If you want a job at Zappos, you’d be well served to love Zappos.
As The Wall Street Journal reported this week, the online shoe retailer has stopped posting jobs. Candidates interested in working there must now “join a social network, called Zappos Insiders, where they will network with current employees and demonstrate their passion for the company—in some cases publicly—in hopes that recruiters will tap them when jobs come open.”
Of course, this requires considerable patience on the part of a prospective employee. But Zappos executives hope to do away with sorting through thousands of definite rejects—last year, the company hired just 1.5% of 31,000 applicants—and deal instead with a smaller, less changing pool of likely hires.
In theory at least, this should allow both employer and prospective employee to get to know one another better over time and ensure that a person gets matched to a position more wisely. “In some ways, Zappos can seem less like a shoe retailer than an experiment in how a company can be run,” the Journal noted. Meanwhile, at least some readers have expressed skepticism. “I suspect they will learn passionate and competence are not always paired together,” one commenter asserted.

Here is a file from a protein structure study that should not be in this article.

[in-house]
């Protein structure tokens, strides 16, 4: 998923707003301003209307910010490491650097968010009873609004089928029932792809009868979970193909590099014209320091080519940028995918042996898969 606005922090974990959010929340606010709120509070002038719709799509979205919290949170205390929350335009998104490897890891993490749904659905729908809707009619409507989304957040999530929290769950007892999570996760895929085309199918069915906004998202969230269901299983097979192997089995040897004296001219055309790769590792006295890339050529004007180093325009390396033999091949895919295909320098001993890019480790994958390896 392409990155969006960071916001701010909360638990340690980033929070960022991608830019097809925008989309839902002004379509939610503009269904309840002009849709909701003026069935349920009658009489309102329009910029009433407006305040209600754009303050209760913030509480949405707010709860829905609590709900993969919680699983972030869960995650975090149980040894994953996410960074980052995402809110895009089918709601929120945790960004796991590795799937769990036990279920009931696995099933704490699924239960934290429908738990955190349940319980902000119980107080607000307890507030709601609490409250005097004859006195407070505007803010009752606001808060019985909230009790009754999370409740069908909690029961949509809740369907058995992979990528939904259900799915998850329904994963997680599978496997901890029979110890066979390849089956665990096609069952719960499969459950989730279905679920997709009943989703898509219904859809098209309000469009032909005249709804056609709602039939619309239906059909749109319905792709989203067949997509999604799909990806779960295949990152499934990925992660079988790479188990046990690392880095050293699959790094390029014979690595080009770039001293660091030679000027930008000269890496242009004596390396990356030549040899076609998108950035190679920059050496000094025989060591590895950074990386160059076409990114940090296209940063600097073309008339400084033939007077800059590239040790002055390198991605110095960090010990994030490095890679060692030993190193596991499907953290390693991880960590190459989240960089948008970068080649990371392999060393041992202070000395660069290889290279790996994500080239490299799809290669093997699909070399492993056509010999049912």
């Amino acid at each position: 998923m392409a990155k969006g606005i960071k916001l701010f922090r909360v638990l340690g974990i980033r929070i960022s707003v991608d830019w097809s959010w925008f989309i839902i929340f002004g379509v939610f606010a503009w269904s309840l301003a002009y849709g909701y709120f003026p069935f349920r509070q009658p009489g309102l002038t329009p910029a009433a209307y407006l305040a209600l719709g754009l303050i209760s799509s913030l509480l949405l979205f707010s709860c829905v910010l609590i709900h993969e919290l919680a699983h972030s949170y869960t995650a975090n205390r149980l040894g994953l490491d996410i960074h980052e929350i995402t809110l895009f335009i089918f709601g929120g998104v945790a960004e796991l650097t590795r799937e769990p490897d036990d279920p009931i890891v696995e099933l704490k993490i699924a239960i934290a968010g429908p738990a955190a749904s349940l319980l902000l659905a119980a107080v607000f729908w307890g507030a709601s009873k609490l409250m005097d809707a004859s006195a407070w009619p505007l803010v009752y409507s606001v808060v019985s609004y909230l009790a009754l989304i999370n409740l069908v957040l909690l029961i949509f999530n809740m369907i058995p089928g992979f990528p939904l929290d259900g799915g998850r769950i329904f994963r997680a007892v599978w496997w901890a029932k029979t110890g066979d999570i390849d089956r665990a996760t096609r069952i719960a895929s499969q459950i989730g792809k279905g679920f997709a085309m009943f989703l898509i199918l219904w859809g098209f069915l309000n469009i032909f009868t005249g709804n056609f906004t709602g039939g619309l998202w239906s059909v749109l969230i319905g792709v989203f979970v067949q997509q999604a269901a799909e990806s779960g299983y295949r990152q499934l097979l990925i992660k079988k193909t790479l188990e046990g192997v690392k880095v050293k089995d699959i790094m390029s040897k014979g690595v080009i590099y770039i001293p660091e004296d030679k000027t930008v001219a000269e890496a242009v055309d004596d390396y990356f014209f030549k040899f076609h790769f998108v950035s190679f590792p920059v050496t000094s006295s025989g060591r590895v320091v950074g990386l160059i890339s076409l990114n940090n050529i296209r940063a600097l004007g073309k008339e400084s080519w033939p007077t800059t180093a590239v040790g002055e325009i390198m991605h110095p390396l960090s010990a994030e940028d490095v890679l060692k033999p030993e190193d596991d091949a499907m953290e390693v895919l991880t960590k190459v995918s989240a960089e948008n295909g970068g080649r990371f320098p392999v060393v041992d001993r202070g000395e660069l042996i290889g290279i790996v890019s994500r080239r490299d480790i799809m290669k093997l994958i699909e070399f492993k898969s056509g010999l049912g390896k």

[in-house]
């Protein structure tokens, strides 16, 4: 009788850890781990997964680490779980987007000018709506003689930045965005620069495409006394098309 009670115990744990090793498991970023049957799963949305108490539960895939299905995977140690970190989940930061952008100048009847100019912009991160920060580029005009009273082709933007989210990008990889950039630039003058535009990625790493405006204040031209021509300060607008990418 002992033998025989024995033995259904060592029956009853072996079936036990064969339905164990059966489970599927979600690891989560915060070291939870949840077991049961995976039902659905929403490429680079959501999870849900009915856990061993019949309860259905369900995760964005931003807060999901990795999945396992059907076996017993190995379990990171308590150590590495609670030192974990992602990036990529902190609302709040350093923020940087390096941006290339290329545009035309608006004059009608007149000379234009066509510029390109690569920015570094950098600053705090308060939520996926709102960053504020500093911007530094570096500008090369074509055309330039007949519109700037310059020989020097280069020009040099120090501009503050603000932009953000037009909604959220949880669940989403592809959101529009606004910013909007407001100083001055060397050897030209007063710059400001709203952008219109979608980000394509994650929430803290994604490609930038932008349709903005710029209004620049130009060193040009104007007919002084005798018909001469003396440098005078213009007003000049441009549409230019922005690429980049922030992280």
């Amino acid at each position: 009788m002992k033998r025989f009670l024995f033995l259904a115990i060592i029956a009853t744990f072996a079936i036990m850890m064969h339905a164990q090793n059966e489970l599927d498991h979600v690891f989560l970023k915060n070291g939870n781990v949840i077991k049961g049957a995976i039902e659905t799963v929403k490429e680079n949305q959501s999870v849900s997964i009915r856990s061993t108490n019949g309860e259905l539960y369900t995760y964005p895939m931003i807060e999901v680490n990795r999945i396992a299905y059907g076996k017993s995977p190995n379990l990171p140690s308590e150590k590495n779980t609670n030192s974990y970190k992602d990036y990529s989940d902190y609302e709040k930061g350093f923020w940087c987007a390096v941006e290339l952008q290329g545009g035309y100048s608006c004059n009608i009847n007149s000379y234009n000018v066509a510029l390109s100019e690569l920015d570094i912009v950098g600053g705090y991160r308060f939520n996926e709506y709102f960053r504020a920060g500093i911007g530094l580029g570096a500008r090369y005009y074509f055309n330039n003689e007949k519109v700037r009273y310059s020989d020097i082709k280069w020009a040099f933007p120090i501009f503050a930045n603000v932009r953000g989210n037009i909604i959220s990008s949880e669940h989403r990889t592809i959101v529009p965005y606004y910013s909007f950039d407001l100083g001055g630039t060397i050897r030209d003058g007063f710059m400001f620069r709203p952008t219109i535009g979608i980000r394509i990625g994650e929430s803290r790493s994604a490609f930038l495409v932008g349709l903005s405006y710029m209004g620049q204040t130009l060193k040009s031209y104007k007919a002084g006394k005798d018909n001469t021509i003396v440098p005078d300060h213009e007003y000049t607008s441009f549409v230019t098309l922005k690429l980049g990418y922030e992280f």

As Peter Drucker often pointed out, picking people is hard, and he felt that most executives have a poor record of success—maybe one out of three hires pans out.
When it comes to sorting mechanisms for, say, recent college graduates, companies seem especially at a loss. “It is doubtful that the complex selection procedures for knowledge people really ‘select’ anyone,” Drucker wrote of U.S. hiring practices. “And neither the elaborate, ritualistic game of the English house party nor the grueling but purely formalistic entrance tests of the large Japanese companies make more sense. Their only refinement over the American practice is greater mental cruelty.”
Whether the Zappos system works will, in the end, hinge in large part on details of its implementation, including whether the company sufficiently vets candidates with previous employers and makes sure the appointee fully understands the job. (We’ve summarized some of Drucker’s hiring rules here.)
If the new system rewards what Drucker called “‘high visibility’ rather than . . . proven competence,” then it will not succeed. But if it channels candidates toward their strengths and helps alleviate the problem of not knowing “how to test or predict whether a person’s temperament will suit a new environment,” then Zappos can boast of creating a social innovation that may change many organizations for the better.
Even if their business isn’t shoes.
What do you think of Zappos’s new approach to hiring?